As we get older, do our sweet-buds start appreciating the finer desserts in life, do we prefer treacle steamed pudding to whipped cream covered microwave brownie with toffee sauce? I’m 22 today and I cannot be bothered for birthday cake. Steamed pudding or mince pie tart? Pass it over.
A couple of months ago I was kindly asked by the delicious. magazine team if I’d like to take part in their 2014 mince pie challenge. Of course I said yes, but not without crapping my pants a little. Richard Bertinet, Rebecca Smith – delicious.’ very own food editor and the managing director of The Guild Of Fine Food were to judge my clumsy baking? Have. A. Laugh.
This Blogger was up against The Chef and The Gran. Gran’s mince pies deservedly came up trumps and won the judges over with her dreamily flaky pastry and suet studded mincemeat. To be honest, never trust a gran who can’t make a winning mince pie.
I’m sharing the mincemeat recipe I used for my pies on here today, but these Almond Mince Pies are the ones I took with me to the challenge.
I admit it is too late to start giving this mincemeat monthly feeds, but if you have any mincemeat knocking around, you could spread a layer of frangipane under a pastry shell and top it with mincemeat, so that all the juices from the mincemeat sink in to the un-toasted, slightly unflavoured ground almonds. As the mincemeat is cooked twice, you only really need to feed it if you can taste the difference between fresh and matured cognac (Side note: I cant).
I hope you all have a very merry Christmas, and if I don’t see you before 2015, thank you all for stopping by and reading/making the recipes – you're all amazing!
Mincemeat and frangipane tart
For the pastry
440g plain flour
75g caster sugar
35g ground almonds
Pinch sea salt
220g unsalted butter
1 egg + 1 egg separated
1 tsp almond extract
I used a 20cm deep tart tin, but the pastry in this recipes caters up to a 23cm tart tin of any depth.
For the frangipane
60g unsalted butter, softened
50g ground almonds
50g caster sugar
2 tsp plain flour
1/8 tsp vanilla extract
Pinch of sea salt
For the mincemeat
550g of your favourite mincemeat or...
50g dried cranberries, finely chopped
250g / 3 Pink Lady apples, peeled and cubed
Zest and juice of 1 lemon
Zest of 2 oranges, juice of 3
300g dark muscovado sugar
1 ball stem ginger, finely chopped
3 tsp cinnamon
1 ½ tsp cloves
1 tsp freshly grated nutmeg
1 tsp all spice
Pinch of sea salt
90g shredded suet
90g unsalted butter, melted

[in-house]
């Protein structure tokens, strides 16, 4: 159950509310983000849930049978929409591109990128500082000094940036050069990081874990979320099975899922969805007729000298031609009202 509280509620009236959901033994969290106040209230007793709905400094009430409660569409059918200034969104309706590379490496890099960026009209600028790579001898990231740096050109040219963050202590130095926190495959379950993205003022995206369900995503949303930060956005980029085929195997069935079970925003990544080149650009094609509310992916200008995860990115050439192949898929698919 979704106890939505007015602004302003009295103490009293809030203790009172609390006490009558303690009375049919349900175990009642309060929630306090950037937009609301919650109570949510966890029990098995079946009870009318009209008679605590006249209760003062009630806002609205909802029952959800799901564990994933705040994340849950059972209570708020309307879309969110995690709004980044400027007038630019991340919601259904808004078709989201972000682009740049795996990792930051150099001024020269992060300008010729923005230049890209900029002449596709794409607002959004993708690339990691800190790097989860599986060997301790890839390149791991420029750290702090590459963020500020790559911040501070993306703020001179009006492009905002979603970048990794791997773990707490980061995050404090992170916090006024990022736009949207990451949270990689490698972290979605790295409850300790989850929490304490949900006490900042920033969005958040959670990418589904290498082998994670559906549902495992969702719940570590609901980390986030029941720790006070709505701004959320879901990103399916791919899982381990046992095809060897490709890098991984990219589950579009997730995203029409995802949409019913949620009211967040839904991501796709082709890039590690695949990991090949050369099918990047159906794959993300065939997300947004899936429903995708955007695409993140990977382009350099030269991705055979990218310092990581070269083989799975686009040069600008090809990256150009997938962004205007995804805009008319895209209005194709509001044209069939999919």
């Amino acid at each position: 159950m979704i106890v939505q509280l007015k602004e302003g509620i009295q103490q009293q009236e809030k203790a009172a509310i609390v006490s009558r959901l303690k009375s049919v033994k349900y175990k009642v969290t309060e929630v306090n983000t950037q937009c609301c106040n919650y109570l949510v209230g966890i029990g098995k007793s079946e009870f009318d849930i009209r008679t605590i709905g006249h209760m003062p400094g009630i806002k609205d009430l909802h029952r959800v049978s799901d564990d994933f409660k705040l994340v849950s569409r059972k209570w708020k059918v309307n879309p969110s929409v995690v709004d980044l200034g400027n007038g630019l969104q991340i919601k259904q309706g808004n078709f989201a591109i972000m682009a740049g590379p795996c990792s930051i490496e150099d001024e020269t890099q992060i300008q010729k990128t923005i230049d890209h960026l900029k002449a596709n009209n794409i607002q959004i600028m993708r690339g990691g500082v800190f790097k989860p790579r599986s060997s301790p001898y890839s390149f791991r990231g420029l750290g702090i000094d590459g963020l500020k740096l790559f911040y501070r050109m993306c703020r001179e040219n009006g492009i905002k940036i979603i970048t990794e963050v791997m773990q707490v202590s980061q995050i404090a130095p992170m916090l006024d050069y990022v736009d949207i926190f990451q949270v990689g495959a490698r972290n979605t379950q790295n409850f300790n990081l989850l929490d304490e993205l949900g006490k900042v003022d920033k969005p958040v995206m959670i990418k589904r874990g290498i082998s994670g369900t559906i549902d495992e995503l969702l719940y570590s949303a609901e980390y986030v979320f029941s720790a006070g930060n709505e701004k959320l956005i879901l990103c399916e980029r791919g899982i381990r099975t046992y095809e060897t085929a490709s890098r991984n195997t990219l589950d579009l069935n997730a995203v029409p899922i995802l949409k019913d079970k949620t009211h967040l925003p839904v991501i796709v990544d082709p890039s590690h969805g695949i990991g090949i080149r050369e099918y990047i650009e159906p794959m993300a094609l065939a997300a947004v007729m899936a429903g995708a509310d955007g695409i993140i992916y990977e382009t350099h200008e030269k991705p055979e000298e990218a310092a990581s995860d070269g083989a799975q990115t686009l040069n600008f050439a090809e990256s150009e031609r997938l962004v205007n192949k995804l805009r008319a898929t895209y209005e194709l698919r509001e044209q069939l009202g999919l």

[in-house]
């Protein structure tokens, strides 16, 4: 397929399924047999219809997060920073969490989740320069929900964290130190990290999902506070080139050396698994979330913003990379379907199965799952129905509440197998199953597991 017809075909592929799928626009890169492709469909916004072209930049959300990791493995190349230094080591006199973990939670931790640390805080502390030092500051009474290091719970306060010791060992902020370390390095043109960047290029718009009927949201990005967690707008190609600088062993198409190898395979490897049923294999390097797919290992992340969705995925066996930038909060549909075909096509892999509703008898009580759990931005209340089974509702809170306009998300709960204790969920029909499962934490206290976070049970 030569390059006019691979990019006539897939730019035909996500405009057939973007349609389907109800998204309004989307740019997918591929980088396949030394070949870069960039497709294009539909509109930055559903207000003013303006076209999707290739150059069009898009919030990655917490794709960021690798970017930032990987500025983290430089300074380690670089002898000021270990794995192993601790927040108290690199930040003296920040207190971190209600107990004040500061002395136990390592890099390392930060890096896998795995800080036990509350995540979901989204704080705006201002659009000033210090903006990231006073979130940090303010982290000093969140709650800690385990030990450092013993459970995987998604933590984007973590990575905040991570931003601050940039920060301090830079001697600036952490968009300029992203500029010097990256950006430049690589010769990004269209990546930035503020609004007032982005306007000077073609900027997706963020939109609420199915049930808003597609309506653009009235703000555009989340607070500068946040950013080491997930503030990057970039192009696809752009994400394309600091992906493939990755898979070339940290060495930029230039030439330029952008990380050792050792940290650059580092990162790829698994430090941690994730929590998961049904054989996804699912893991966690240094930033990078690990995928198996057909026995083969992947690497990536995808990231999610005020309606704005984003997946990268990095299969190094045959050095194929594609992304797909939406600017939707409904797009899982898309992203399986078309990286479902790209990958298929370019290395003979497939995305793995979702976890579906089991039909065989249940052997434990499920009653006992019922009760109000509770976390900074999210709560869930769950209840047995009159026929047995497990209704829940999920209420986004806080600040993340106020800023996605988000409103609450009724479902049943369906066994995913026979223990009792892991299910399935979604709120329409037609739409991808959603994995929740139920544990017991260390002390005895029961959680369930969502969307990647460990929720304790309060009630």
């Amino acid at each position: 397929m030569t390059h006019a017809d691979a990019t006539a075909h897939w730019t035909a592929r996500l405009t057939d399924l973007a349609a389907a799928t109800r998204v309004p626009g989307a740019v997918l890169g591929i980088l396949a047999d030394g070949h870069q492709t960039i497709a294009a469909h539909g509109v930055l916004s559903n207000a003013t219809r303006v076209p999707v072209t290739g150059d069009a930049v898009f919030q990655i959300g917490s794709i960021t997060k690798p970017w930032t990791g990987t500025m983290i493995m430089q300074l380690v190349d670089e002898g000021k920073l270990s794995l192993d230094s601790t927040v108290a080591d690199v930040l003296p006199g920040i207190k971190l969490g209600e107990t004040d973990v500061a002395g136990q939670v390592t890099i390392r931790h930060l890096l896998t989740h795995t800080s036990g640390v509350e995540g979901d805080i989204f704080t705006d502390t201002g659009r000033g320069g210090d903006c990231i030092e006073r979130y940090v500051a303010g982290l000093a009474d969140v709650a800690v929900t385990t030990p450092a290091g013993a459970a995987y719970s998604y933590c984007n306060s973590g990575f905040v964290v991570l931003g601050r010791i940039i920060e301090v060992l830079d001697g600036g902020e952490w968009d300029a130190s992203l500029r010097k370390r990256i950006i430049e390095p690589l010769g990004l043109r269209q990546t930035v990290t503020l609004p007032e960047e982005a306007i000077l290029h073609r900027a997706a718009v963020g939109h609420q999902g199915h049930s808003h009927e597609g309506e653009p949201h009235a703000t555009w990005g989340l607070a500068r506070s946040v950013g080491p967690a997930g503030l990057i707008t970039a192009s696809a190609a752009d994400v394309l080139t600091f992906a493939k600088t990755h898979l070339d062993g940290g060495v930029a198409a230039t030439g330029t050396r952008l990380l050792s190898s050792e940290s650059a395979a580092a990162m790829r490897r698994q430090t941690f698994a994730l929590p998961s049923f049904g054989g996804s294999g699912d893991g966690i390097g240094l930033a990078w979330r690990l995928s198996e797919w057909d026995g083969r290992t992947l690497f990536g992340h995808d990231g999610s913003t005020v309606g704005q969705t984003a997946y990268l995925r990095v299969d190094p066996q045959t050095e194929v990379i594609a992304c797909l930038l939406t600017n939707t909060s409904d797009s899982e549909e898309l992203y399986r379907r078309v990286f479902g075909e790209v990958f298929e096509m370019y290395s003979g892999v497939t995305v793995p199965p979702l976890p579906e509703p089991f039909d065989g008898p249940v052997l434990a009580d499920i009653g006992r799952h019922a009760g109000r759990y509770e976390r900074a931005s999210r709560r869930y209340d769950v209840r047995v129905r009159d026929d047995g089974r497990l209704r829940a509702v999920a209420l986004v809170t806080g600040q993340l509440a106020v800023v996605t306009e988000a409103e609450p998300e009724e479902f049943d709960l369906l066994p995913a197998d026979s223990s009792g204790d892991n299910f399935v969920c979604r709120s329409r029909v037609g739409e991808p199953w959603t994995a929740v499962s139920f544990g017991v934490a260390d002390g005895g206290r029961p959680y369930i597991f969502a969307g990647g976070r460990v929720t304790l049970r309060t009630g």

150g flaked almonds, toasted
160ml Grand Marnier, or ordinary cognac
Generously serves 10
For the mincemeat, stir the dried fruit together in a large bowl. Dice the apples and add them to the bowl, grate over the lemon zest, squeeze in the juice and stir to coat the fruit. Next add the orange zest and juice, sugar, spices, peel, salt and fat then stir until everything is evenly coated. If using ordinary cognac, add the zest of the 3rd orange. Carefully fold through the almonds. Cover the bowl with clingfilm and leave in a warm spot overnight, stirring occasionally to agitate the flavours.
Preheat oven to 110°C/90°C Fan. Transfer the mincemeat to a baking tray, cover the top with foil and bake for 2 hours. Set aside to cool slightly, and then stir in the alcohol. Lastly, transfer to sealable sterilised jars. The mincemeat will last for 2 years if stored in a cool and dark place, feed it with about 1 tbsp of brandy every couple of months for an added kick. The flavours improve a little over time, so these are perfect for a last minute mince pie knock-up.
For the pastry, place the flour, ground almonds and sugar in a food processor and blitz for 10 seconds to combine. Add the cubed butter and pulse 3 to 4 times until rough breadcrumbs form. Put the processor on a slow blitz and pour in 1 egg, water and almond extract, as soon as a ball of dough takes shape, stop the mixer. If the mixture feels dry add a tbsp extra water. Pat the dough into two discs, making sure one is two thirds bigger than the other and wrap with clingfilm. Refrigerate until chilled, around 30 minutes.
Prepare the frangipane. In a freestanding mixer with the paddle attachment (or with a bowl and spoom spoon), cream together the butter and sugar until pale and fluffy. Add ground almonds and mix for 1 minute. Scrape down the sides of the bowl. On low speed, add the egg, then the flour and salt. Set aside.
Remove the larger piece of dough from the fridge. Sprinkle a light film of flour over a work surface and roll the chilled dough to the thickness of a £1 coin, large enough to cover the inside of the tart tin. Roll the dough around the rolling pin and carefully unfold it into the tin. Brush the base of the pastry with some of the separated egg white, just enough to create a seal. Use a spoon or spatula to spread the frangipane across the bottom of the shell, then carefully dollop the mincemeat on top of the frangipane. Fill it up as far as you can, if you’re using a wet mincemeat, use a little less to prevent leakage.
Take the remaining dough out of the fridge and roll as before, large enough to cover the top of the tart and to the thickness of a £1 coin. This time, press a star cutter where the centre of the tart is, and then roll the dough over the pastry shell. Trim the edges and seal the sides. Use the remaining dough to cut extra star shapes and place them around the centre of the star.
Pop the tart in the freezer for 10 minutes. Preheat the oven to 180°C Fan. Lightly brush the top with the egg yolk. Bake for 45/50 minutes, until the top is a light golden brown. Cover the top with foil if it browns too quickly. Leave the tart to cool on a wire rack and then sprinkle with a generous dusting of icing sugar. Lasts for 3 days if kept covered.
Love Em xx